Supply-Side Approaches to Health Care Dilemmas
So is there anything we can do to make our own health care system work better? We're into economics here, so we have to say that supply is important in the performance of the health care system, just as much as demand. There are two projects "out there" that are just getting started in earnest toward making health care delivery more efficient. One is electronic medical records, getting to be known by its acronym EMR. I have a P.C.P. and a gynecologist. Why do they have to have two entirely separate sets of duplicate paper? When I get a mammogram or bone density test, a standardized result can go to both of them automatically. And does your doctor now fax prescriptions to the pharmacy or the mail order service? Or does she do email with you to answer simple questions or schedule appointments? Things like this we take for granted in business have been slow to come to medicine. [I know you might have a misgiving. I'll come to that.] But they will help ever so much to streamline a growing volume of activity. To say nothing of the help it can be if you live in New York but you get sick in Anaheim – or you're retired and spend every winter in Florida.[5]

Then there's "effectiveness research". [I can hear you wince about this too. Be patient.] This is also a fine tool: it asks what treatments work best while costing least? Centralized databases give your doctor and you clear guidelines on how to fashion your treatment. Medical research is working, too, on the organization of care. Maybe if you have a stroke, you might go to a small hospital that only treats stroke; this has been shown to be effective in India. Specialized institutions might not always be the best method, but it's worth checking them out.

Both of these tools, EMR and effectiveness research, can be misused. Critics, maybe even you, fear loss of privacy and the imposition of treatments determined not by your own physicians but by bureaucrats in Washington. So clearly, safeguards must be part of any major enabling legislation. We can only believe, though, that a technology that permits online banking can keep medical records as confidential as anything else.

Along the same lines, quality assurance in medical care is vital. We've learned in our recent reading that hospital and other care errors occur in other countries, though we tend to hear critics complain mainly about U.S. institutions. Correcting and preventing these mistakes can bring significant monetary savings – and yes, we know, that's hardly the main reason for wanting such improvements.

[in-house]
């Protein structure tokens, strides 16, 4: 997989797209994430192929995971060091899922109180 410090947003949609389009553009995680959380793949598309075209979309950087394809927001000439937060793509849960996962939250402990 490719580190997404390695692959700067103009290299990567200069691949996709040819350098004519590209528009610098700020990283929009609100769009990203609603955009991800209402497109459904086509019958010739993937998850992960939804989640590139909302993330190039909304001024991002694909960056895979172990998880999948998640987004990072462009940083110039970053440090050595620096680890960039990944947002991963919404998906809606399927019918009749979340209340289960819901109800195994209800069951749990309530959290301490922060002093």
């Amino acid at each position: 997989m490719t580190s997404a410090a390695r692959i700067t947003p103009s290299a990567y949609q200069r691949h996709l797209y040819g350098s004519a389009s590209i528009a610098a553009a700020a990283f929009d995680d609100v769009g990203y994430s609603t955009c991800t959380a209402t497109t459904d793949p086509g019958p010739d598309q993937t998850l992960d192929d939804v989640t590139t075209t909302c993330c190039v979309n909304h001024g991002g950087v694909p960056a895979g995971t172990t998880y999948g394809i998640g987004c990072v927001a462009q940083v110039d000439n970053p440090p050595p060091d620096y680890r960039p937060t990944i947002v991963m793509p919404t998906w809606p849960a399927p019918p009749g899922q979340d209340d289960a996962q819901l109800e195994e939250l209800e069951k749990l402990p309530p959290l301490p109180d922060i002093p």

We're also fascinated by the fact that business schools are getting more and more into medical care management. A blend of the people from Harvard and other big-name institutions who know about "process" and "workflow" with the people who know disease and treatment has to help.

We All Pay -- Through Taxes, Wages and Prices
In all of this discussion, we hardly touch on the hot-button issue, "who pays". We'll have to face the details of that only too soon. One thing we can say now, though, aside from mentioning the flashy trillion-dollar cost estimate, is that we'll all pay. If we don't pay in insurance premiums, we'll pay in taxes, or in reduced wages or in higher prices for any good or service we might buy. So the ways to fix health care all have to come back to how we can deliver quality care with a low production cost. As the world population grows, and the populations of many countries get older and older, this is vital to our continuing vitality.

[1] Summaries of salient issues covered in Gallup Polls are available free of charge from

[2] These data are from a continuing tabulation by the Organization for Economic Cooperation and Development, the OECD.

[3] C. Murray, S. Kulkarni, C. Michaud, N, Tomijima, M. Bulzacchelli, T. Iandorio and M. Ezzati. "Eight Americas: Investigating Mortality Disparities across Races, Counties and Race-Counties in the United States". PLoS Medicine, September 2006, pp. 1513-1524. PLoS Medicine is an online, open-access, peer-reviewed journal found at

[4] J. Goodman, L. Gorman, D. Herrick and R. Sade. "Health Care Reform: Do Other Countries Have the Answers?" National Center for Policy Analysis. March 10, 2009. Working paper accessed from

[5] S. Spear and D. Berwick, "A new design for healthcare delivery". The Boston Globe, November 23, 2007. Accessed from Spear is a professor of management at MIT and Berwick is CEO and president of the Institute for Healthcare Improvement, Cambridge, MA.